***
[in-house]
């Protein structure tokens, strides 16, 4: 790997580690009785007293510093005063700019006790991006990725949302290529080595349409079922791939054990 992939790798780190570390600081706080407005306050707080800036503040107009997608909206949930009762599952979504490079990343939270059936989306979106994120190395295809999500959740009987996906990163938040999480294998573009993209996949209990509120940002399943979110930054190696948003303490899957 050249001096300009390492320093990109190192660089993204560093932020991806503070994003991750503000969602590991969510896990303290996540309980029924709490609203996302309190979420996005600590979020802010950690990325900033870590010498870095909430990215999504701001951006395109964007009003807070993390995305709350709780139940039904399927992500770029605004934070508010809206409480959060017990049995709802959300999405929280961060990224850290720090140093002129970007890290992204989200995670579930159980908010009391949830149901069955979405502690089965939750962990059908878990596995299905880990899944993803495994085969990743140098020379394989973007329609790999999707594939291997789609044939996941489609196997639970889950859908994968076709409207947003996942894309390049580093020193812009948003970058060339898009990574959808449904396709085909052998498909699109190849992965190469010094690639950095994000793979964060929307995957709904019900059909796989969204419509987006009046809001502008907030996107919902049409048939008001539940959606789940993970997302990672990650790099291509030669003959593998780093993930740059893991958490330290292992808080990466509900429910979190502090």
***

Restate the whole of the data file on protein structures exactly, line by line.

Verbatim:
[in-house]
């Protein structure tokens, strides 16, 4: 790997580690009785007293510093005063700019006790991006990725949302290529080595349409079922791939054990 992939790798780190570390600081706080407005306050707080800036503040107009997608909206949930009762599952979504490079990343939270059936989306979106994120190395295809999500959740009987996906990163938040999480294998573009993209996949209990509120940002399943979110930054190696948003303490899957 050249001096300009390492320093990109190192660089993204560093932020991806503070994003991750503000969602590991969510896990303290996540309980029924709490609203996302309190979420996005600590979020802010950690990325900033870590010498870095909430990215999504701001951006395109964007009003807070993390995305709350709780139940039904399927992500770029605004934070508010809206409480959060017990049995709802959300999405929280961060990224850290720090140093002129970007890290992204989200995670579930159980908010009391949830149901069955979405502690089965939750962990059908878990596995299905880990899944993803495994085969990743140098020379394989973007329609790999999707594939291997789609044939996941489609196997639970889950859908994968076709409207947003996942894309390049580093020193812009948003970058060339898009990574959808449904396709085909052998498909699109190849992965190469010094690639950095994000793979964060929307995957709904019900059909796989969204419509987006009046809001502008907030996107919902049409048939008001539940959606789940993970997302990672990650790099291509030669003959593998780093993930740059893991958490330290292992808080990466509900429910979190502090």